This book provides information regarding the enormity of substance abuse problems in the population, how to assess the problems, and how to treat individuals and families who seek assistance. It educates beginning clinicians and counselors about substance abuse by guiding them through the process of working with substance-abuse clients. Written in an understandable, and easy-to-grasp manner, it covers the basics of substance use and abuse—Terminology, physiology, psychokinetics, and psychodynamics. Case histories are used in selected chapters to help readers integrate the various approaches by offering a sample of the types of issues presented when working with this population. An emphasis on special populations includes minority populations, women, elderly, special needs groups, and children/youth. For substance abuse counselors seeking information on the stages of counseling—from assessment and diagnosis through relapse prevention.
Janice L. DeLucia-Waack, Jeremiah Donigian, and Thomas Hernandez
By Janice L DeLucia-Waack, Jeremiah Donigian.
Includes a section by College at Brockport faculty member Thomas Hernandez: Case studies in psychoeducational and task groups.
In their book, DeLucia-Waack and Donigian show readers how to lead multicultural groups more effectively. They include the insights of eleven group leaders whose cultural representations reflect unique families of origin, regions, migration, and acculturation experiences. These leaders' insights illustrate the ways in which persons of various cultural backgrounds may interpret events that occur in the groups in which they have been members or leaders. With this background, readers can learn to appreciate the uniqueness and power of their clients' stories, and they can become more of the ways in which their own cultural and ethnic heritage may influence the way they lead multicultural groups.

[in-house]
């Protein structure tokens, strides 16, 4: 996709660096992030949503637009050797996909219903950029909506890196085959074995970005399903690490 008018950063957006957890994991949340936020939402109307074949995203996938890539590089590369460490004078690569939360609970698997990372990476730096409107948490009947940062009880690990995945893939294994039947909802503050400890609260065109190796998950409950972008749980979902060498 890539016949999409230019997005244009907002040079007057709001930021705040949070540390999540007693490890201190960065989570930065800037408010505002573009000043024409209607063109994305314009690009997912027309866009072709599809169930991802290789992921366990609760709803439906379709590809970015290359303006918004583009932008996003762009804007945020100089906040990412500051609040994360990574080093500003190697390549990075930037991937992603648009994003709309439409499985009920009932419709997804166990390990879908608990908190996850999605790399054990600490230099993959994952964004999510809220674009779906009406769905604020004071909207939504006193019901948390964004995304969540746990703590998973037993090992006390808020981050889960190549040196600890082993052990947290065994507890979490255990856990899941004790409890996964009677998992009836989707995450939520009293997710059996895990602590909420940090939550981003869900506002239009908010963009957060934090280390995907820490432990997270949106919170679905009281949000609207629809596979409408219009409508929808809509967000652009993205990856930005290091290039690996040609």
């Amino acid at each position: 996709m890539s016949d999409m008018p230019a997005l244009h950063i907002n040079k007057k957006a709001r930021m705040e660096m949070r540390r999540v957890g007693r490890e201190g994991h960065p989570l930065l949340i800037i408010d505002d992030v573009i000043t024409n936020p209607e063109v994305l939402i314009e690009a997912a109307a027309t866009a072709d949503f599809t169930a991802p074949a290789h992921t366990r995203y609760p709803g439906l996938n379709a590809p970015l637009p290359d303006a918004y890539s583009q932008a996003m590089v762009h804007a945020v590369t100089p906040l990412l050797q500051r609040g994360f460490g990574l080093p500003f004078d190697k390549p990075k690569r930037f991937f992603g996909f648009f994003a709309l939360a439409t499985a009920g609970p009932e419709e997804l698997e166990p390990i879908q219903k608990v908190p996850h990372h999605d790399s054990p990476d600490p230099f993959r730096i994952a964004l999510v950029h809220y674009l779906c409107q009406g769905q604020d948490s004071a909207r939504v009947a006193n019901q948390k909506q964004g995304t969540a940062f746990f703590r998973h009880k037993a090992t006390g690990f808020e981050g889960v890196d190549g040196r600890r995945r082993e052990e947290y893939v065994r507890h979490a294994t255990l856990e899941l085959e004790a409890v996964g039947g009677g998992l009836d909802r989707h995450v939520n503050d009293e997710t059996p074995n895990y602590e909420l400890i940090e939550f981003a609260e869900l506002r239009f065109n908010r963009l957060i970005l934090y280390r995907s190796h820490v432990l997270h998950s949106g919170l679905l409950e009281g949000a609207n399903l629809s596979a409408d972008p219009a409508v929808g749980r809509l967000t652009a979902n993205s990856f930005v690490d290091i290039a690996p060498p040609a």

Diana Hulse-Killacky, Jim Killacky, and Jeremiah Donigian
By Diana Hulse-Killacky, Jim Killacky, Jeremiah Donigian [College at Brockport emeritus].
This book focuses on leading task groups in a variety of settings, and deals with the way in which they develop and function. A conceptual model is profiled to help groups attain a balance between process and content—to make their work as efficient and effective as possible. The 3-phase conceptual model (warm-up, action, and closure) is linked to a series of cases from practicing leaders who work with a variety of task groups. These cases provide real-life examples of the use of warm-up, action, and closure, along with six scenarios covering a wide range of work/task group settings. Probing questions at the end of each chapter help readers develop their own framework for effectively designing, implementing, and concluding the work of task groups. These exercises provide an opportunity to visualize actual problem situations and to practice developing appropriate solutions. For individuals who recognize the importance of being part of a group, and effectively leading that group to the achievement of its goals—especially in the areas of counseling and social work, organizational development, non-profit management, and business.